Water is slowly returning to Colombia’s second largest river, but fears persist that chronic corruption and mismanagement at the Hidroituango dam project could spur another disaster.

Tens of thousands of fish died on the dried-up banks of the Cauca River after Medellin energy company EPM shut the dam’s water discharge last week before water in the reservoir had reached the height that would allow water to flow through the spillway.

The provisional decision sought to prevent a possible collapse of the dam, but spurred one of the largest man-made environmental disasters in Colombian history.


The cherry on EPM’s disaster pie: Colombia’s second largest river dries up


Many of the locals who successfully rescued more than 400,000 fish after they were left on dry land ended their activity over the weekend after paramilitary group Los Caparrapos threatened to kill anyone trying to alleviate the environmental disaster.

National authorities have ordered EPM to immediately release funds to provide for the approximately 20,000 fishermen who have been left without income.

But EPM director Jorge Londoño on Sunday told a stunned journalist on television network Caracol that the river had not dried up, contradicting the evidence that the alleged corruption and ineptitude of EPM had all but killed life in the Cauca River.

EPM CEO Jorge Londoño

At a press conference, Londoño did admit that the opening of the spillway caused another problem, the gradual erosion of the stepped structure over which the water is discharged.

Caracol additionally reported on an engineering report claiming that the engine room tunnel through which water was provisionally discharged since May last year is in “critical condition, probably presenting significant cracks” that could cause the mountain supporting the dam to collapse.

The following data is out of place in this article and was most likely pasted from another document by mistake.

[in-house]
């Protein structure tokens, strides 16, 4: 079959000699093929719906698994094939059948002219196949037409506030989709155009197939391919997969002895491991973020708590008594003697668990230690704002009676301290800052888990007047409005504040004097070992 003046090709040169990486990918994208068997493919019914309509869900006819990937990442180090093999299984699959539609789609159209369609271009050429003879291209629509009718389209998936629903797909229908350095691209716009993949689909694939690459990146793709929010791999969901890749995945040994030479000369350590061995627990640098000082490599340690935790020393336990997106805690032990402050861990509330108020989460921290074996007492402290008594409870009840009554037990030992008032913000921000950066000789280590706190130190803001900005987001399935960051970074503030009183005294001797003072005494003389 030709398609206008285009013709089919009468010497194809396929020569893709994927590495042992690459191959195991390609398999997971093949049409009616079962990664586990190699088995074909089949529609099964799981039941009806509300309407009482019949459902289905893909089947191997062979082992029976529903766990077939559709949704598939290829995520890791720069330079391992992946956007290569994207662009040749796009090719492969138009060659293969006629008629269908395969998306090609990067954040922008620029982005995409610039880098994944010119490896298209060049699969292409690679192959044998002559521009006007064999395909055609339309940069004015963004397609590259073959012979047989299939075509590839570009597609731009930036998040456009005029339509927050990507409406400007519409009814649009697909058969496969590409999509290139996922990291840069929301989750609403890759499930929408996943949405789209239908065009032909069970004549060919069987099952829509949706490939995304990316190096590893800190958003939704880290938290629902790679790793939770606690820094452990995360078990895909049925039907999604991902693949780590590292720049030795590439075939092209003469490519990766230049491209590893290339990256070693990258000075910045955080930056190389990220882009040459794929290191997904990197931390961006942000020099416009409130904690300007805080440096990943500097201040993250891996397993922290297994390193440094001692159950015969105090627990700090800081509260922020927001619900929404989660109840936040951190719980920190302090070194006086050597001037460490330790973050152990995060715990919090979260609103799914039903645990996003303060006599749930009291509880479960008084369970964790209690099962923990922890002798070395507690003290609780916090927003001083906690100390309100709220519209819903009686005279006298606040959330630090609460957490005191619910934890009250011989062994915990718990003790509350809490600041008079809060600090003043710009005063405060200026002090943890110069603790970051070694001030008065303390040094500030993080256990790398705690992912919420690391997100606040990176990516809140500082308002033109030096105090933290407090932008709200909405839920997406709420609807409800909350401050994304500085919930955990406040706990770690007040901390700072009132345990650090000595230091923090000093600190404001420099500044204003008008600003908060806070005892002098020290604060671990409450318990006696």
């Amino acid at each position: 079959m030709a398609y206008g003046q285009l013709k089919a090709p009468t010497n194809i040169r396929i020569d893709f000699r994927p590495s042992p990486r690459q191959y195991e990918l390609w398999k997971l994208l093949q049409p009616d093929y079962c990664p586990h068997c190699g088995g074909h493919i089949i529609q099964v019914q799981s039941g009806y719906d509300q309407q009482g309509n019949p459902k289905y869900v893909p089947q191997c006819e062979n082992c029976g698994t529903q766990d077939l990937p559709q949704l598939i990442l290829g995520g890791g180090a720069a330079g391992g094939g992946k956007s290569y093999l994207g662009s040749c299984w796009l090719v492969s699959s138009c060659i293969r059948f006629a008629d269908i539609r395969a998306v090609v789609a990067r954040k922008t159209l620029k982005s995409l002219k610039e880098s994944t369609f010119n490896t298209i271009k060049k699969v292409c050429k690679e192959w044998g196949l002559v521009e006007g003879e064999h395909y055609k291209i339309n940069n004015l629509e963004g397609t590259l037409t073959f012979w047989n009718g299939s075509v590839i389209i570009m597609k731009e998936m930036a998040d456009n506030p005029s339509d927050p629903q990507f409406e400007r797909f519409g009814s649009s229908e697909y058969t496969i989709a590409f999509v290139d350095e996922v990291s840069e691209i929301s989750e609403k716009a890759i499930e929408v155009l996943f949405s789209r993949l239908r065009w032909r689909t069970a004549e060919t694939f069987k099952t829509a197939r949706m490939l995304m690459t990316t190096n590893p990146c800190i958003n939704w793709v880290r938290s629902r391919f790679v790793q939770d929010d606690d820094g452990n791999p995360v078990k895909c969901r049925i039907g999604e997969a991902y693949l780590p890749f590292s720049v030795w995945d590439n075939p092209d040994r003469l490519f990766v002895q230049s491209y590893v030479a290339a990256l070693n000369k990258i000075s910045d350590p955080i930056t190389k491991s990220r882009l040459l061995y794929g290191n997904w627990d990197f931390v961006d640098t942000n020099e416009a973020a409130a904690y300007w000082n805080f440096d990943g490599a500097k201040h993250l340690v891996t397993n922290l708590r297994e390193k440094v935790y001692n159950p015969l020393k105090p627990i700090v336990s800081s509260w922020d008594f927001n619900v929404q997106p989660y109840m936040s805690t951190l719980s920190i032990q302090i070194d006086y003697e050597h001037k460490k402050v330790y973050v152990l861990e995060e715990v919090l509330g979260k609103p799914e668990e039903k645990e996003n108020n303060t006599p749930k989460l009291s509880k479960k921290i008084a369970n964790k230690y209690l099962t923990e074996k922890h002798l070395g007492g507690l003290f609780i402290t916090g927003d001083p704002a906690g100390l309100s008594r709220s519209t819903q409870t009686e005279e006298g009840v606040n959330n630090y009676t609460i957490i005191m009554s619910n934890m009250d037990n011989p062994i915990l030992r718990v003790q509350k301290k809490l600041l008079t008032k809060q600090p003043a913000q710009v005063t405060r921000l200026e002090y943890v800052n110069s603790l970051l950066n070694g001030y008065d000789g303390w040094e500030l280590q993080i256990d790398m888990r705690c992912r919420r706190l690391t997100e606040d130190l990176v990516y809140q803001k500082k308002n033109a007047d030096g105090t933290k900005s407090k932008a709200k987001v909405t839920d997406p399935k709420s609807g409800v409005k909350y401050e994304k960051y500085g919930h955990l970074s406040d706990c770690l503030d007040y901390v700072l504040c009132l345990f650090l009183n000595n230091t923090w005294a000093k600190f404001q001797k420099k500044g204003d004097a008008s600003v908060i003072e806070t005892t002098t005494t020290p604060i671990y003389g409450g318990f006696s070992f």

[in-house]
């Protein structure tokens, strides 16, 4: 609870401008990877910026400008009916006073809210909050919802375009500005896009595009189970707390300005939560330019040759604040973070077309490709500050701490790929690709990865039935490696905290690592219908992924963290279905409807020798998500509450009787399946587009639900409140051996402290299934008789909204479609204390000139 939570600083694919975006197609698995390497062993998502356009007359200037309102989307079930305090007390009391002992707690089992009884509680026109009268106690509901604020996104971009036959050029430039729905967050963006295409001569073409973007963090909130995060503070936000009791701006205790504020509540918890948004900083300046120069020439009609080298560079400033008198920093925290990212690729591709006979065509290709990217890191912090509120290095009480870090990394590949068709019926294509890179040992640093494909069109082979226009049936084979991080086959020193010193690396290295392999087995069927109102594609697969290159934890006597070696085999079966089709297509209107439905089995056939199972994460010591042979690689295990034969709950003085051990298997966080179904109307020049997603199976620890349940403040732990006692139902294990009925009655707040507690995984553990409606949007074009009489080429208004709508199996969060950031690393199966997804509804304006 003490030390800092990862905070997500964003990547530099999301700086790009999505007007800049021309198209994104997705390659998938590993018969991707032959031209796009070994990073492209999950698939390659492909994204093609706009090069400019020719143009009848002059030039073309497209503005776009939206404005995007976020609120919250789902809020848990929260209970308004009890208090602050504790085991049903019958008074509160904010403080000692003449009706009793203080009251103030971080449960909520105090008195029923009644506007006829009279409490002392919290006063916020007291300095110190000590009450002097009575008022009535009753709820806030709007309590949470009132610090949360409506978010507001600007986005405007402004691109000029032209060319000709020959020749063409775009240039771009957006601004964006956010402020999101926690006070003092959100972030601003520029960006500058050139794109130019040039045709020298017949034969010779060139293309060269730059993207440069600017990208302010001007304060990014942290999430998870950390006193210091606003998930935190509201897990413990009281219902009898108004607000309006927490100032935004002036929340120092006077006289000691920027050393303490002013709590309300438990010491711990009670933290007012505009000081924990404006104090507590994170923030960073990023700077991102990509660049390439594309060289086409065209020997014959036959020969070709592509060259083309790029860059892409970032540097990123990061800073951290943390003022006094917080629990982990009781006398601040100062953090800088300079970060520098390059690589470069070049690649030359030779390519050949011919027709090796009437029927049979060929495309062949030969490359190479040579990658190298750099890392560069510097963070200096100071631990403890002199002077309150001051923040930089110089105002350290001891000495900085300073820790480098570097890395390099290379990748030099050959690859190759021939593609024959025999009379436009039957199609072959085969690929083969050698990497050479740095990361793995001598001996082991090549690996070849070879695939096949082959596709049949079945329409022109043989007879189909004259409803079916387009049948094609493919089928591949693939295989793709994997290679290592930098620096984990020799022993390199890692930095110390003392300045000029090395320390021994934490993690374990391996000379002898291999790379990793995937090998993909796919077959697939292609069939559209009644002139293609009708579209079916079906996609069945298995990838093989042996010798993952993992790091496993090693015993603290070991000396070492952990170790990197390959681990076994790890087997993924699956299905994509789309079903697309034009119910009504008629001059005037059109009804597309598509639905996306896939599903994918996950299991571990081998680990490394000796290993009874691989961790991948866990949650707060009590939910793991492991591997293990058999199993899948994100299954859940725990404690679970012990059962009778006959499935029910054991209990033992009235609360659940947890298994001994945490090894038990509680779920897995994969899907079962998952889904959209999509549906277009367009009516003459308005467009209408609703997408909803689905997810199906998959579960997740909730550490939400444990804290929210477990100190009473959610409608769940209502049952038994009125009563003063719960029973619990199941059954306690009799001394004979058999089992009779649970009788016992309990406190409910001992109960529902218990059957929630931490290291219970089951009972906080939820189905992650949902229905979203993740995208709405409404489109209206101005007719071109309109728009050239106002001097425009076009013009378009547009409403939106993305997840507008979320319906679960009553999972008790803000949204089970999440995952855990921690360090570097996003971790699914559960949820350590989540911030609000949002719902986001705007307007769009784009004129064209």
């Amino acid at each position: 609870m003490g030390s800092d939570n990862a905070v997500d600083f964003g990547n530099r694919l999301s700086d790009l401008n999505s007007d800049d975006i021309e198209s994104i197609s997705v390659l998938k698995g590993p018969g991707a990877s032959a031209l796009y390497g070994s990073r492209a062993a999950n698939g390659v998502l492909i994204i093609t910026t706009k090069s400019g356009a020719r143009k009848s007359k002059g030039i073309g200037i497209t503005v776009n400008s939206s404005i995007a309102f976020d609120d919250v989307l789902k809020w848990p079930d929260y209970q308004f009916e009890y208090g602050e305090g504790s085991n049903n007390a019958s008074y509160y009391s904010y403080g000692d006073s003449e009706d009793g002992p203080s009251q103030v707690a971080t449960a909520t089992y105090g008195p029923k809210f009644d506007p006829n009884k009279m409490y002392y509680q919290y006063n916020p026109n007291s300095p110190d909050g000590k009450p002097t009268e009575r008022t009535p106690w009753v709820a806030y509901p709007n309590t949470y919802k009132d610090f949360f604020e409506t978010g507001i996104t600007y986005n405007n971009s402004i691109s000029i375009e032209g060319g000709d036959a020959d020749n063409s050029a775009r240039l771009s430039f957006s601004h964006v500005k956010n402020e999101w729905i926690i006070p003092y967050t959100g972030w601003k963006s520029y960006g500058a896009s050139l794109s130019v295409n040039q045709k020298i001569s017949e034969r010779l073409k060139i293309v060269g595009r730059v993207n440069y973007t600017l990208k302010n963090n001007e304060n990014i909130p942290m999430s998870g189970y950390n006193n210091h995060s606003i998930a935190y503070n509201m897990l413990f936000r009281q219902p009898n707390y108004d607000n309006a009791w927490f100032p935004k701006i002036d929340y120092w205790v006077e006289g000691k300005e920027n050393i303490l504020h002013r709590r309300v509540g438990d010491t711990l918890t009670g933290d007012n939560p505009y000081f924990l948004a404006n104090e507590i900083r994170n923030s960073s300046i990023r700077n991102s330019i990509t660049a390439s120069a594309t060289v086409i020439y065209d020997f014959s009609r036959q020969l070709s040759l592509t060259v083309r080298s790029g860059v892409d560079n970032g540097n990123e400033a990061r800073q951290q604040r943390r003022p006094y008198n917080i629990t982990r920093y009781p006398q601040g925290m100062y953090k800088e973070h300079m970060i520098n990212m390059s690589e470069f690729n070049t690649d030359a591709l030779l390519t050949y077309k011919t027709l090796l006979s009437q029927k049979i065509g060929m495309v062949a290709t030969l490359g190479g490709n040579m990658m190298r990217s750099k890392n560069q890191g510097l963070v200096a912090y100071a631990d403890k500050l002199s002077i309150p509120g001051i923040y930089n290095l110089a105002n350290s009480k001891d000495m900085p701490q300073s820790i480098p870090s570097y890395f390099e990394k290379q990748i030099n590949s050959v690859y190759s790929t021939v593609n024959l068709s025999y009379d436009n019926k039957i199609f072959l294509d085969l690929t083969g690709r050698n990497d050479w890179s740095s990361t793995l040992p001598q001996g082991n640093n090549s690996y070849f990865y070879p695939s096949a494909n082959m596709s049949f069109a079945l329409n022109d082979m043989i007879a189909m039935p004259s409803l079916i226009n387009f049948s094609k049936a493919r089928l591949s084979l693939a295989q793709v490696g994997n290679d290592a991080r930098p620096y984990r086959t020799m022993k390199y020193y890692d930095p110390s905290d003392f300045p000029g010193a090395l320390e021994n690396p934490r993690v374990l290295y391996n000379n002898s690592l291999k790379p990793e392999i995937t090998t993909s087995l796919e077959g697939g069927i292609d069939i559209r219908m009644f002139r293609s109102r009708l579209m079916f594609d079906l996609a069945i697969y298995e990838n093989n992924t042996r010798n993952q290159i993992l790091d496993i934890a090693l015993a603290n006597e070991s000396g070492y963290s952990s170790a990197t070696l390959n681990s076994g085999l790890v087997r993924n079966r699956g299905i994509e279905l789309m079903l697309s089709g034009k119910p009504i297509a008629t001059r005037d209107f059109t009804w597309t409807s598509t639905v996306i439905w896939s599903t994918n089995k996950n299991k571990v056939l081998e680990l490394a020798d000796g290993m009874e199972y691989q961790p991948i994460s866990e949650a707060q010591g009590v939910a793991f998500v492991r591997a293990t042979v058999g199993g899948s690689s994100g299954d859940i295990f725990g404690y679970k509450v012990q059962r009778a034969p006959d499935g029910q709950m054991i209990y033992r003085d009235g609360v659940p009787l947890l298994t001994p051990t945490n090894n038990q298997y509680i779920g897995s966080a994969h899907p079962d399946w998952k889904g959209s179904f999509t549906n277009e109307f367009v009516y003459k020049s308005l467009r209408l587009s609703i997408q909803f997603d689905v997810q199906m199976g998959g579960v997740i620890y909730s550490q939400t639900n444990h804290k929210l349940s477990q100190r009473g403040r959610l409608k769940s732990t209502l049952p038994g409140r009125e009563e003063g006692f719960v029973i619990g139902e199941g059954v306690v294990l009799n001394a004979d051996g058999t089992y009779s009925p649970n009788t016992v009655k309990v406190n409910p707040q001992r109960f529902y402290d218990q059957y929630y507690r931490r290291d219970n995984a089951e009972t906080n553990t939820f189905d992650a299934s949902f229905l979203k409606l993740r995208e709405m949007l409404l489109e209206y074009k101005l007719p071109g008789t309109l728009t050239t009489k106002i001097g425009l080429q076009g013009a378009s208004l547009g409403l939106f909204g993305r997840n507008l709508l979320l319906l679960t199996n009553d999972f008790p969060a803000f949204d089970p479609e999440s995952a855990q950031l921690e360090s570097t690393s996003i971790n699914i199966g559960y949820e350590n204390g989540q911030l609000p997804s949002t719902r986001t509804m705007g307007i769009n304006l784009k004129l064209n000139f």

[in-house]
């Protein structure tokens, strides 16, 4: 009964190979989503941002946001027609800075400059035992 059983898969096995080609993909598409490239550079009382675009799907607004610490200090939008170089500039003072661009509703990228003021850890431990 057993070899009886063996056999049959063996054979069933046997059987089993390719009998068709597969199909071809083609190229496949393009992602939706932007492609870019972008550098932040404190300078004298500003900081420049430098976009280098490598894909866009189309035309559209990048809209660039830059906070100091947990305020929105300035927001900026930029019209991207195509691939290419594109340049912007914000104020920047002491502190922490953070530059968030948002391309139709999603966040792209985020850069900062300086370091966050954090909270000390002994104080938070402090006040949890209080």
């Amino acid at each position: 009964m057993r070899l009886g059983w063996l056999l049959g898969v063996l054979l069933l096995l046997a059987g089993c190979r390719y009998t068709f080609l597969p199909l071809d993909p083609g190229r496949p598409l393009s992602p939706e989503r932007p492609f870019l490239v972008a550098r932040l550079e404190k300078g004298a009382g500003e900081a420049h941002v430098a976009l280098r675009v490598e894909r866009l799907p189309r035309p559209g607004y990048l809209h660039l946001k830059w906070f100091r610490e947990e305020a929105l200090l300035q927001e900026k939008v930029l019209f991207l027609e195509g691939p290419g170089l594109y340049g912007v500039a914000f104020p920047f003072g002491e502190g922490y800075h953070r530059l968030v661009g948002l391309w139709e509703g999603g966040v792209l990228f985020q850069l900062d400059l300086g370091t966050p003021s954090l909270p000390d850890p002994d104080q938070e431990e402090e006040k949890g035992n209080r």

EPM proceeded to close the tunnel over the past few weeks after it discovered a sinkhole inside the mountain.

At this moment we cannot anticipate that the structure will be able to support the load generated by the level of the reservoir at dumping level. It is important to note that the catchment structure is not visible or accessible with instrumentation, making the assessment of whether the current status and future behavior a highly uncertain exercise, with high risk to the control of the project.

Engineering report via Noticias Caracol

Additional threats to the product are caused by EPM’s decision last year to allow water discharge through the engine room tunnel last year.

The spillway and the top of the dam wall were provisionally finished after the original water discharge tunnels were shut and the reservoir began filling up ahead of schedule.

Now that the engine room tunnel has been shut, engineers are able to inspect the damage caused by erosion inside the tunnel and the mountain that supports the project.

While Londoño has publicly insisted that the hydroelectric dam will be fully functional in two years, the reality is that the company could be forced to dismantle the $4 billion project if engineers find that the provisional operations of the last year have weakened the dam to the point it could collapse over time.

Both the prosecutor General’s Office and environmental authorities have begun investigations to determine whether corruption and mismanagement caused the emergency, the multi-billion losses and the environmental disaster.

The post Water slowly returns to Colombia’s second largest river, but fears of dam break persist appeared first on Colombia News | Colombia Reports.

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